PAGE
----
Arts & Entertainment
3 min

Direct action interventions from Colour Me Dragg

Gender performers confront racism head on

What does it feel like to be an afterthought? 
While Toronto is arguably one of the most multicultural centres in the world, artists of colour can sometimes be made to feel like their presence at performance venues around the city is a gesture of liberal white guilt, rather than a genuine affirmation of their talents. Given the same opportunities as a white artist, a racialized artist might be held to a different standard or simply disregarded as being the token brown person at an event.
When Milo de Milo (aka Milo Ramirez) founded Colour Me Dragg in 2006, he sought to create a space where queer artists of colour could be judged solely on their talents, without having to wonder if they were being included as part of a quota.
“It was becoming obvious to me that most spaces were predominantly white and were not necessarily safe for people of colour,” Ramirez says. “A lot of us didn’t feel like we had access to those spaces or feel comfortable approaching those producers. I wanted to make a space where we could support each other and feel safe in that way.”
Since its inception the collective has grown to include Dainty Smith, Chase Tam and Tricia Hagoriles, creating a fearsome foursome united by a common set of experiences.
“I hate feeling like I am being included in something because of well-meaning guilt or exoticism,” Smith says. “I carry with me the experience of being told that I’m not worthy and that I don’t have a place in the world, let alone on a particular stage. It’s not only hurtful but also deeply insulting.”
“When tokenism is in play, it’s very hard to get around it,” Tam adds. “In other venues I often felt like the token person of colour, regardless of my skill level or the quality of my work. There are certainly people in the queer community who think racism is obsolete, but to me that’s like saying homophobia is obsolete.”
While it was founded primarily as a venue for drag performers, events now feature dance, burlesque, spoken word, live music and video art. Programs typically include 20 to 30 artists and are curated through open calls. The collective aims to create the most diverse space possible, giving all artists the chance to perform as long as they identify as a queer person of colour. The constantly fluctuating lineup means no two events are the same.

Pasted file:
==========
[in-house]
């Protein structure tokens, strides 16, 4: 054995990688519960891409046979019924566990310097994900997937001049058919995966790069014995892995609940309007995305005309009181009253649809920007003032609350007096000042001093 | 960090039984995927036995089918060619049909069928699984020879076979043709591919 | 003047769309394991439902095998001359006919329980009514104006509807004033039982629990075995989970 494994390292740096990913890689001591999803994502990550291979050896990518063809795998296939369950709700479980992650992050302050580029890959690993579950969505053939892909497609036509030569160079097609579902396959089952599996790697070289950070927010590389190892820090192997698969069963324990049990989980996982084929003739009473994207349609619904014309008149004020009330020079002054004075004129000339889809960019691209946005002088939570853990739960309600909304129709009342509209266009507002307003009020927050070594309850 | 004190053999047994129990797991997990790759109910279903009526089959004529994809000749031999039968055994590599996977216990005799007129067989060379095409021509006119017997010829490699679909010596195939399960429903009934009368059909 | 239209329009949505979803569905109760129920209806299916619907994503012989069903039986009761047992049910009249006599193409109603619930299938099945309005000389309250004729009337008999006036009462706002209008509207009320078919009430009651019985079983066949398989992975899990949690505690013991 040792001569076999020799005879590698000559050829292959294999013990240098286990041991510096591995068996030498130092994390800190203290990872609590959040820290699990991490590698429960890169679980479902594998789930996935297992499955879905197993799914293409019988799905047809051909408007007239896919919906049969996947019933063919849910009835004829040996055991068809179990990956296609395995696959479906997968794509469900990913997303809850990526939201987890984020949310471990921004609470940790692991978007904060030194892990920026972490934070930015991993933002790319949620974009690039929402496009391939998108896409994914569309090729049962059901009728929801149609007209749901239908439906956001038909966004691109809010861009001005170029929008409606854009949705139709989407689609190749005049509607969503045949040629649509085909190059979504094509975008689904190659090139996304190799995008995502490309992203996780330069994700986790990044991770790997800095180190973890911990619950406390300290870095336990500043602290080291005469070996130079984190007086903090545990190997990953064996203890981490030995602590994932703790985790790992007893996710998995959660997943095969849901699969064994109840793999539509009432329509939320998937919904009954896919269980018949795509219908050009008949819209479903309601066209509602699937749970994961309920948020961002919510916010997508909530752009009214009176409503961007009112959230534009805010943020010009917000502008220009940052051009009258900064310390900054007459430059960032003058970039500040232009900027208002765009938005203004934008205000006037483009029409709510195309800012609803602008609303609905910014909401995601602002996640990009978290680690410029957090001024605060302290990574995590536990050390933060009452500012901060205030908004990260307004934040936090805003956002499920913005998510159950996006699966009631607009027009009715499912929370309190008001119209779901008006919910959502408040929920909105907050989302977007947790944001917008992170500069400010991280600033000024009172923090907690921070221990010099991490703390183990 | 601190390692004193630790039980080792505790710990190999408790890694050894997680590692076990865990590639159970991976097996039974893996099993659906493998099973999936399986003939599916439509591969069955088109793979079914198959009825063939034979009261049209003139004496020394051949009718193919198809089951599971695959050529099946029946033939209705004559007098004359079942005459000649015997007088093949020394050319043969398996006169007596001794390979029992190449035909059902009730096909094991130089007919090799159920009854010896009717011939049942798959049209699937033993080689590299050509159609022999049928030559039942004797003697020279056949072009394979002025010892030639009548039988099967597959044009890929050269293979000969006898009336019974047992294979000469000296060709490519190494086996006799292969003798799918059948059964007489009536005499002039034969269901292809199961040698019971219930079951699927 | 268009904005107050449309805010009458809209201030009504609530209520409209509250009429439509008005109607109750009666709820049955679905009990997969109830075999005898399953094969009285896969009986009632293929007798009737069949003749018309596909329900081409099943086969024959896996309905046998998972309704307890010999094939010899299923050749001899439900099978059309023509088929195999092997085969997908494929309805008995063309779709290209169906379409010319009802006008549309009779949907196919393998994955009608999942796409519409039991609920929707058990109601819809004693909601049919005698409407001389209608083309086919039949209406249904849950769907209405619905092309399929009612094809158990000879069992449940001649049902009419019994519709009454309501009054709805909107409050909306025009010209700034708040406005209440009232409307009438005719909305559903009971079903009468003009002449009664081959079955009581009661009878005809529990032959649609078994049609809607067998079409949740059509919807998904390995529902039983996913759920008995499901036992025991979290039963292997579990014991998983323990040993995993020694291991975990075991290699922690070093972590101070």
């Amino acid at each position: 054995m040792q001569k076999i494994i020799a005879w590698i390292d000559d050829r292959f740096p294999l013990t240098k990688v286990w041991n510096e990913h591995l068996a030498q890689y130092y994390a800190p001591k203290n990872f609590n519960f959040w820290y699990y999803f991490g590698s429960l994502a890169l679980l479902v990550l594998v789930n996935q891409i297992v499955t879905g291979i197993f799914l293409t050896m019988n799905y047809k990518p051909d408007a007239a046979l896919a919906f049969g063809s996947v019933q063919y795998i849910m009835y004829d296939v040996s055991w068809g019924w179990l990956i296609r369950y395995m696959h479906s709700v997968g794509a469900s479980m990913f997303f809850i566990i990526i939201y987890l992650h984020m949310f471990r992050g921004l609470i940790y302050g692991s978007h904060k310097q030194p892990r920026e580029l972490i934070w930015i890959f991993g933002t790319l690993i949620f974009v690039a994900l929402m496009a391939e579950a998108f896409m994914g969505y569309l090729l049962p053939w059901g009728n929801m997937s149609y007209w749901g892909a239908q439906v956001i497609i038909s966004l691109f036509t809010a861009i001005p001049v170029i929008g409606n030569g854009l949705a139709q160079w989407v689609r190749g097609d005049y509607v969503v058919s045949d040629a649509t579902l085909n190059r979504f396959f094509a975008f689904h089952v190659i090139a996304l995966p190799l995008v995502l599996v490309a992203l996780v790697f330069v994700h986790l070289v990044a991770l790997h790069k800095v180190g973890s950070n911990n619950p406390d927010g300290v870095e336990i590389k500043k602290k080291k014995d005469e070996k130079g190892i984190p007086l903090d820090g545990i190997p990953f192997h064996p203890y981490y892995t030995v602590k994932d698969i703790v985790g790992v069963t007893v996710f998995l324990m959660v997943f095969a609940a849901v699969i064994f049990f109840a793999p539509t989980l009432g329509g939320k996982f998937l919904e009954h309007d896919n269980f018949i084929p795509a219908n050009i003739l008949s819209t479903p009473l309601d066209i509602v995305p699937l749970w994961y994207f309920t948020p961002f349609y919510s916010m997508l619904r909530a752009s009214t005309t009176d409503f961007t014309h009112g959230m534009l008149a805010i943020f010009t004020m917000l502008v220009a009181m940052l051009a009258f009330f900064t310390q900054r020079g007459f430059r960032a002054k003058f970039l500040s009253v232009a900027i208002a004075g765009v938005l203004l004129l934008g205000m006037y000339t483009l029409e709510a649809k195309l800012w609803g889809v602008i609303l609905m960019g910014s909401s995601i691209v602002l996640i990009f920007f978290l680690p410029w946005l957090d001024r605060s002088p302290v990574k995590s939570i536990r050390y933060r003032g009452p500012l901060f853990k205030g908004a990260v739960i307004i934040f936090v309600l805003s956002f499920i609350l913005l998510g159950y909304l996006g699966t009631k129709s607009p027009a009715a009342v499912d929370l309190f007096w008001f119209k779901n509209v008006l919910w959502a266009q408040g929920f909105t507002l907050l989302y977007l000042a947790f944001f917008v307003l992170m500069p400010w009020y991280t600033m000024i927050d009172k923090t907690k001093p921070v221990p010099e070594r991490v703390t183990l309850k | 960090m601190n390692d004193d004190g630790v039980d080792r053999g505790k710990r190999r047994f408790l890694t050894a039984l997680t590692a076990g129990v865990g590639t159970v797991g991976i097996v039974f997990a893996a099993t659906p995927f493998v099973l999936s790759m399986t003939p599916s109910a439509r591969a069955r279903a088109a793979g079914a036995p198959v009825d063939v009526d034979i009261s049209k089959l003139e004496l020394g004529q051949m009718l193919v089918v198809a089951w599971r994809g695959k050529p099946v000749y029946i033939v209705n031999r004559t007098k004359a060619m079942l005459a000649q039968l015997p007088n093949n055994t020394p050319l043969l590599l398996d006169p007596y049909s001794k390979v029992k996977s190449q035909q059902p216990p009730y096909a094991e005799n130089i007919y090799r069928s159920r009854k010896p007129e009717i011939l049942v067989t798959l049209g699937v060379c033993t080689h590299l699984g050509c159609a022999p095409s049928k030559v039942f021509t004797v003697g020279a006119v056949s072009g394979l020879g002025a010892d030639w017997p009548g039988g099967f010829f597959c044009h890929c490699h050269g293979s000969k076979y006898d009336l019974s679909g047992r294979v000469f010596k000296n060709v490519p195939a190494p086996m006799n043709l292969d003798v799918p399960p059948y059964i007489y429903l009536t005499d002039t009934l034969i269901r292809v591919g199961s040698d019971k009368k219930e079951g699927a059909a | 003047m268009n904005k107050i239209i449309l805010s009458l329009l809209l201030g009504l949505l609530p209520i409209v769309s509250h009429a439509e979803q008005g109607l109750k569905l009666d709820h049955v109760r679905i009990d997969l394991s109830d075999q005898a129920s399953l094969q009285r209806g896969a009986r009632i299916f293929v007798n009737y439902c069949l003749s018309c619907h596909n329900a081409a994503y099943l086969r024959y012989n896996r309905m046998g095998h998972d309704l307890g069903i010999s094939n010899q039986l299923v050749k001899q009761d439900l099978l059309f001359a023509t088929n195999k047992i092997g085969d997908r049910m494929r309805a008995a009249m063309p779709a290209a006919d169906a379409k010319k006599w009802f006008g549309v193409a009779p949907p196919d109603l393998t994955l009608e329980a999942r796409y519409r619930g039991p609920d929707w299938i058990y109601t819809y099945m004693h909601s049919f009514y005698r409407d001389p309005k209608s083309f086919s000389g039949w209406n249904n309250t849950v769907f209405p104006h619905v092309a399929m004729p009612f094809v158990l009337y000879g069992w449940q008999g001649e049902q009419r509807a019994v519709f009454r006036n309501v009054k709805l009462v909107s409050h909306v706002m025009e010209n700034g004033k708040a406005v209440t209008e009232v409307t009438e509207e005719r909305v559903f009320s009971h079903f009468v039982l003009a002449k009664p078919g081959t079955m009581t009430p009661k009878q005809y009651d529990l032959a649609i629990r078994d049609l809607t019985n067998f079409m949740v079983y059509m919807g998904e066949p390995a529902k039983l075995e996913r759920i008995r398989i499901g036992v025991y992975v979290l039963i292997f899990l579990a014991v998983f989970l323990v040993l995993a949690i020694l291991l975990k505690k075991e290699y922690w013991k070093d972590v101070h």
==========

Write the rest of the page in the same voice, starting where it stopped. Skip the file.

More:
“It ends up being a kind of magical experience each time because you have all these performers who wouldn’t normally share the stage,” Hagoriles says. “We keep the space open for all types of performers, but we also put a lot of thought into how we arrange the program so that everything stands out. It’s actually not that hard, since everything is so different.”
“I’ve had performers come up to me and say that we’re the only stage where they perform,” Tam adds. “It’s great to hear that we’re giving these artists opportunities, but it’s also really sad to be reminded that they don’t feel like they have the right to perform in other venues.”
The group sees themselves as having a greater responsibility than just providing a place for people to strut their stuff. A portion of the proceeds from each show goes to a specific community organization. Past recipients include Blackness Yes!, QuAIA and the Asian Arts Freedom School. They’ve also donated to international organizations in Kenya and Uganda that provide services for trans people, including binders and hormone injections. Proceeds from their Pride performances this year will go to the Transformative Justice Learning to Action Group, an organization dedicated to creating safer communities without the use of the criminal justice system.
“It was important to us to be able to use the success we’ve had to support other platforms that feed the community,” Hagoriles says. “Our shows typically sell out, so we’ve been able to donate thousands of dollars over the last few years to different groups. Even smaller amounts of money can make a huge difference to these organizations.”
The group was excited to learn they’d be headlining Buddies’ Queer Pride festival for the second year in a row.
“We’ve had five years of people doubting us or not taking us seriously, so it’s amazing to be at Buddies and be treated like a big show,” Hagoriles says. “That demonstration of confidence means so much. We’re not just a quota or token people of colour. We’re a force to be reckoned with.”
“Even after five years, I still have people asking me why this company is important,” Ramirez adds. “These sorts of conversations make me realize just how unaware some people are of the racism that exists in the queer and trans communities. It reminds me over and over just how important this group actually is.”
Find Colour Me Dragg at Pride Toronto’s Trans Stage (and at the afterparty at the Gladstone Hotel) on Friday, July 1; at the Village Stage on Saturday, July 2 at 6pm; and on the Blockorama stage Sunday, July 3.